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“Lights out” is no longer a sufficient instruction from parents to hyperactive children at bedtime. Screen time is affecting children’s sleep. Now with the pervasive and inescapable advent of technology, flicking the light switch off isn’t sufficient. Children can enter into an alternate reality with a few taps from the comfort of their bed.
Digital technology is now sewn into the very fabric of society, but how does technology affect sleep? Glowing blue screens just inches away from a child’s eyes has severe consequences on sleep quality. Parents need to understand how long before bed should you turn off electronics in your child’s bedroom. The importance of sleep for kids cannot be understated even though how many hours of sleep are right for individuals can vary.
How does technology affect sleep?
More than 90 percent of teenagers and adults in the United States use technology before bed. Even more startling is the fact that around 72 percent of children ages six to 17 sleep with at least one electronic device in their bedroom. But how is all this screen time affecting children’s sleep?
One study concluded that there was a significant relationship between average hours of sleep and technology use before bedtime. Televisions, phones, video games, and computers all were statistically significant in accounting for at least 30 minutes of lost sleep due to use before bedtime.
But not all screens are equal. Although it’s best completely remove technology from your bedroom before sleeping, working on a laptop or scrolling through social media is especially detrimental to your sleep.
"Having a computer screen that is eight inches away from your face is going to expose you to a lot more light than watching a television on the opposite side of the room," says Karrie Fitzpatrick, a sleep researcher at Northwestern University in Illinois. "It's going to tell your brain to stay awake," says Dr. Fitzpatrick.
Ways Technology Impacts Your Child’s Sleep
- Suppress melatonin production. Screens emit blue light that is picked up by photoreceptors in the retina that sense light and dark. These receptors are an essential component of our internal body clock and signal to the brain that it’s either morning or night. The sun is supposed to trigger photoreceptors naturally, but the blue light from screens can trick the brain into thinking it’s daytime, suppressing melatonin production and leading to feeling awake.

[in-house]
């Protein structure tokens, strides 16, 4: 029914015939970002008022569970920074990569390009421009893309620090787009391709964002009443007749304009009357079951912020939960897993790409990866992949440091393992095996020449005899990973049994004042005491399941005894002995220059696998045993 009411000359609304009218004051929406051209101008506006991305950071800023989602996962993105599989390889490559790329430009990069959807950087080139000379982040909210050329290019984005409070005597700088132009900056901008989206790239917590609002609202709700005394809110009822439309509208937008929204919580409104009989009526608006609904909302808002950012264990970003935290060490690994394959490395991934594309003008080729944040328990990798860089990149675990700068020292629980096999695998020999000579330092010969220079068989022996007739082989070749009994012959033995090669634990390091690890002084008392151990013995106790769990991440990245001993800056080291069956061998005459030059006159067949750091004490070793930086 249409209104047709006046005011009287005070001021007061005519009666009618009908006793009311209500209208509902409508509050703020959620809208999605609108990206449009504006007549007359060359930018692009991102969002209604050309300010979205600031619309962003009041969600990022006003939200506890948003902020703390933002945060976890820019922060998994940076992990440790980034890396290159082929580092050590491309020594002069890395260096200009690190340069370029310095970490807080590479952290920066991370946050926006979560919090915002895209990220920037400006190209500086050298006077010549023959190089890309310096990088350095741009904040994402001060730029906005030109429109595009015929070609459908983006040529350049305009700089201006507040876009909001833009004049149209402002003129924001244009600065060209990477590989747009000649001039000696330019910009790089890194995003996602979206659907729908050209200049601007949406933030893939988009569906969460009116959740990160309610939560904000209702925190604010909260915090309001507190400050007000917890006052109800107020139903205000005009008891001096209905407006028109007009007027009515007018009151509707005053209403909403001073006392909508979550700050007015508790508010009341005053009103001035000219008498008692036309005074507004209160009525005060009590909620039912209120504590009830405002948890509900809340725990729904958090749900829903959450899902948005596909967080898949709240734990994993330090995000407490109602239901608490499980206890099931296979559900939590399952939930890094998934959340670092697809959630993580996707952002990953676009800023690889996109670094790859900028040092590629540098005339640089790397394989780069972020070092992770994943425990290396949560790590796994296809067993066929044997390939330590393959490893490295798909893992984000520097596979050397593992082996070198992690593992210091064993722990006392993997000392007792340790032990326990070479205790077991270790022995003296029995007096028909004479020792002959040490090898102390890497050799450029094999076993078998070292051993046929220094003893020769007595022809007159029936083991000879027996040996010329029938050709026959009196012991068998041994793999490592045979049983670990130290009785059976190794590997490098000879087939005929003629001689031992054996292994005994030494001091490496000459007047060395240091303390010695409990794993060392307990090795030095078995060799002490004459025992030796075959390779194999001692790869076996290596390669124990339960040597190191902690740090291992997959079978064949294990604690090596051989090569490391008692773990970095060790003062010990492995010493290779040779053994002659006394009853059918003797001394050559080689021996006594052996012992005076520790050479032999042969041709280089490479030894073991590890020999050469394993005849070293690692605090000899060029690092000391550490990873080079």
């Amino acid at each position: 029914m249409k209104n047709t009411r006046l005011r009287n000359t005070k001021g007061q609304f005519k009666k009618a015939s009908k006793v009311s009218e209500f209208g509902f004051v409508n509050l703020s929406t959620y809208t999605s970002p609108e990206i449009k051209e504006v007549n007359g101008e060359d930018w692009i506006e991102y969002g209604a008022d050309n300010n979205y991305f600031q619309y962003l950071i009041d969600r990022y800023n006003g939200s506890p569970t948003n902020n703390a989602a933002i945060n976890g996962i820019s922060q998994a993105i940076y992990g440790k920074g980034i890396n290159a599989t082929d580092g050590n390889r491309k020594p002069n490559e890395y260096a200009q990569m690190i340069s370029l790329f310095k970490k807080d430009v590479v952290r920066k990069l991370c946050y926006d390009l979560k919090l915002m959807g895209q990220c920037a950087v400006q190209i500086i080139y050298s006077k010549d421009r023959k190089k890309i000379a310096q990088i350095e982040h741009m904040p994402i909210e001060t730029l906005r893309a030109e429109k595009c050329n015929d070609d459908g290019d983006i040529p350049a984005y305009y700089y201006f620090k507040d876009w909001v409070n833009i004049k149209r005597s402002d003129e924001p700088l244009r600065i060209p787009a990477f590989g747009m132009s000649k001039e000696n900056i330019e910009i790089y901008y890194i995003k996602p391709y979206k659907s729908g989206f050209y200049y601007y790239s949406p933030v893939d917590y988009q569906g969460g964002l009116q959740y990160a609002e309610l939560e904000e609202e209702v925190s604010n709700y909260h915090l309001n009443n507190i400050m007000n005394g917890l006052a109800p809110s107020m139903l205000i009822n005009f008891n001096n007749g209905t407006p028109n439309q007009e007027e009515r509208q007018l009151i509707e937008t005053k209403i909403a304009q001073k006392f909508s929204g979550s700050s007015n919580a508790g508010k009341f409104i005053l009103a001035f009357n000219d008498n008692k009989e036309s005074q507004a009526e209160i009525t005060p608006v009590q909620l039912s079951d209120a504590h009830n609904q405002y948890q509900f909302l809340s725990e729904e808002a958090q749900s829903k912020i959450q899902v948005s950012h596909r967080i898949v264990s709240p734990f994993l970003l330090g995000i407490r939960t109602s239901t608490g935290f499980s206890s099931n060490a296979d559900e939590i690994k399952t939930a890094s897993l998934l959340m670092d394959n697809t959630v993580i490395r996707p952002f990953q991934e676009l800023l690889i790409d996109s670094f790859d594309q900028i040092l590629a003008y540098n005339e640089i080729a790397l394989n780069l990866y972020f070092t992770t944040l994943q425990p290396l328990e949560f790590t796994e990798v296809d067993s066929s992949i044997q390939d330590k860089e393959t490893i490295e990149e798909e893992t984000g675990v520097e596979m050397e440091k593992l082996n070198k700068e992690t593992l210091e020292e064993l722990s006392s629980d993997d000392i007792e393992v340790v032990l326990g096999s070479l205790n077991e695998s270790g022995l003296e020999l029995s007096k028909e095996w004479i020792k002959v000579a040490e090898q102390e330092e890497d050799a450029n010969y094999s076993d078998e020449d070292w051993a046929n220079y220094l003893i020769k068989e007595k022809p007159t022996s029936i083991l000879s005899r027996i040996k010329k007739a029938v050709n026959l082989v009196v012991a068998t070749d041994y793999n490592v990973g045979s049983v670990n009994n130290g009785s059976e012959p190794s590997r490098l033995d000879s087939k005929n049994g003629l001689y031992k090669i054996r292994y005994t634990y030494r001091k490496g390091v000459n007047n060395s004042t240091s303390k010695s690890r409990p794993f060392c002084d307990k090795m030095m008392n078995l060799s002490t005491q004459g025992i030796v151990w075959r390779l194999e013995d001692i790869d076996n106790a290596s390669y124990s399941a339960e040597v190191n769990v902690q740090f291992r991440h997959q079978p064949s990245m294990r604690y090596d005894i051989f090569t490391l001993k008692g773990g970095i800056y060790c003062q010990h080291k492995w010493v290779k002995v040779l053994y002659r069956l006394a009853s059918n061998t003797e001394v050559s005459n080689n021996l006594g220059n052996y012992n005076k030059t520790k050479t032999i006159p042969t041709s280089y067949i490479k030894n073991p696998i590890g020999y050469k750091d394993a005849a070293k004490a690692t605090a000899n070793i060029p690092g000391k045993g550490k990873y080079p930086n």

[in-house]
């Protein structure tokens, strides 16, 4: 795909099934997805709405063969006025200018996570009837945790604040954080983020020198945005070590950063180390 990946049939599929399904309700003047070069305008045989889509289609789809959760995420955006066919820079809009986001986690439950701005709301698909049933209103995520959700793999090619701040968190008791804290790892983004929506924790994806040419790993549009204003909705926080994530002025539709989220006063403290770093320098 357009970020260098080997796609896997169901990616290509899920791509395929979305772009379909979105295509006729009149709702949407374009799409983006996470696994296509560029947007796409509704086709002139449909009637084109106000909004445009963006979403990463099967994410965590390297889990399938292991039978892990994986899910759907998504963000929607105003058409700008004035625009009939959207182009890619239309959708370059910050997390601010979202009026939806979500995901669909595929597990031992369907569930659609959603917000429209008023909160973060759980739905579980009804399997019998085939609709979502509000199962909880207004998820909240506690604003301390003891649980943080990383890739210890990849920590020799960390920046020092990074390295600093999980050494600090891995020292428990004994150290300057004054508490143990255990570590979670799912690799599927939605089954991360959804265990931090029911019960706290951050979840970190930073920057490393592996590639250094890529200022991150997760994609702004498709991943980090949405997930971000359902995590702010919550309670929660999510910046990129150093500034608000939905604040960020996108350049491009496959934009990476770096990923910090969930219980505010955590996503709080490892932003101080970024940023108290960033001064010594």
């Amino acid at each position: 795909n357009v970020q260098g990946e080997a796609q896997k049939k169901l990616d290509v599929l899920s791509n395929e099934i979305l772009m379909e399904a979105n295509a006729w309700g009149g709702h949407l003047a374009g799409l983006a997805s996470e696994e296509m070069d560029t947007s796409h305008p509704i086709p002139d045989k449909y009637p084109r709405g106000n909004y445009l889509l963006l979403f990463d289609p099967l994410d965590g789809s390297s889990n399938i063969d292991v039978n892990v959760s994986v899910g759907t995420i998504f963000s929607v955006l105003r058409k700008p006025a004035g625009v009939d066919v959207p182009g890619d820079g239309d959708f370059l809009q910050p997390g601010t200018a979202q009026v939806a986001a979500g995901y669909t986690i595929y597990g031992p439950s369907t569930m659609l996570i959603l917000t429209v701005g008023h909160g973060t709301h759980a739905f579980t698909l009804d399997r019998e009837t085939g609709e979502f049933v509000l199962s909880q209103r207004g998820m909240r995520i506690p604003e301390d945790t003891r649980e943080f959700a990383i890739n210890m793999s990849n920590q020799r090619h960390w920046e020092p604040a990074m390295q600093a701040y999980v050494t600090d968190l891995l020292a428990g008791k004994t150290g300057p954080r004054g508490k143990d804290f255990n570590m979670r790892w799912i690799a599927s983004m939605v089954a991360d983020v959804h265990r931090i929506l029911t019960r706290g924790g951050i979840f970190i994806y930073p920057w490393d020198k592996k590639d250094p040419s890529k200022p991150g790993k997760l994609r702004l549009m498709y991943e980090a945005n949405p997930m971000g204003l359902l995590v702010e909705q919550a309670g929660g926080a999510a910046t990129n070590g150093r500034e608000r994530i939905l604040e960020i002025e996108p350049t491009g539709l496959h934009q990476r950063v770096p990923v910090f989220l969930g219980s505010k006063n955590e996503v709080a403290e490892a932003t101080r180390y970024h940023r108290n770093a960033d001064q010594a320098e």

- Increased alertness. Whatever we are looking at on our screens is engaging our attention, and our brains become more alert. Studies have show that content on devices —whether it’s a game, stressful text, or breaking news — may be psychologically stimulating and keep children and teens alert long after they power off for the night.
- Activity absorption. A 30-minute show can quickly turn into a binge-watching session when it comes to entertainment. This goes for any activity that’s engaging, such as gaming or chatting with friends. Sleeping with electronic devices results in nearly an hour’s worth of difference in sleep among children between the ages of six and 17 when compared to children without those devices.
- Increases difficulty in falling asleep.Notifications or incoming stimuli can cause a phone to ding or buzz, waking up a child close to falling asleep. Even if the device is on silent or vibrate, the light from the device or the buzz triggers our brains and tempts us to check out what we’re missing out on.
How to Minimize the Effects of Screen Time on Children's Sleep
Making the bedroom a gadget-free zone helps break the cycle of technology use before bedtime.This might be unavoidable for adolescents who have to use devices for homework, but young children should have all technology removed from their bedroom, so there is no temptation of them grabbing it while in bed.
During evening use, dim the screen of devices and turn on night settings to decrease the amount of blue light emitted by screens. This feature warms the display and is less harsh on the eyes. Turning down the brightness on the screens will help negate the risks of disrupting your circadian rhythm.
Technology is nearly inescapable now. Limit children’s use of devices in the evenings, especially on school nights for better back-to-school sleep. Encourage other calming activities such as reading, playing a board game, coloring, or journaling closer to bed.
How long before bed should you turn off electronics?
Ideally, phones, tablets, computers, and televisions should be powered off for at least an hour before going to bed. Research has shown that after 1.5 hours of technology use in the evening, people reported feeling less tired. Scientists concluded that repeated use of blue light devices at night can delay the body’s internal clock by 1.5 hours causing people to go to bed later and reducing the amount of REM sleep.
Shut down the phone and get some shut-eye!
If you want to break your child’s tech addiction, it starts at the top. Screen time affecting children’s sleep is becoming a public health crisis, so parents have to step up. Parents are role models and should be putting down their own devices near bedtime to demonstrate that unplugging isn’t just an annoying rule — it’s the key to healthy sleep habits!
Not all technology is bad for your sleep, however. While scrolling through social media at 1 a.m. can be bad for your circadian rhythm, mattress technology is not. Comfort and customization of your mattress play a big role in your sleep quality and quantity.
There’s a scientific approach to finding out which mattress is best for you. BedMATCH uses a combination of height, weight, pressure points, and your sleep preferences to make choosing a mattress that’s perfect for you much easier. Get offline and on your unique bed today!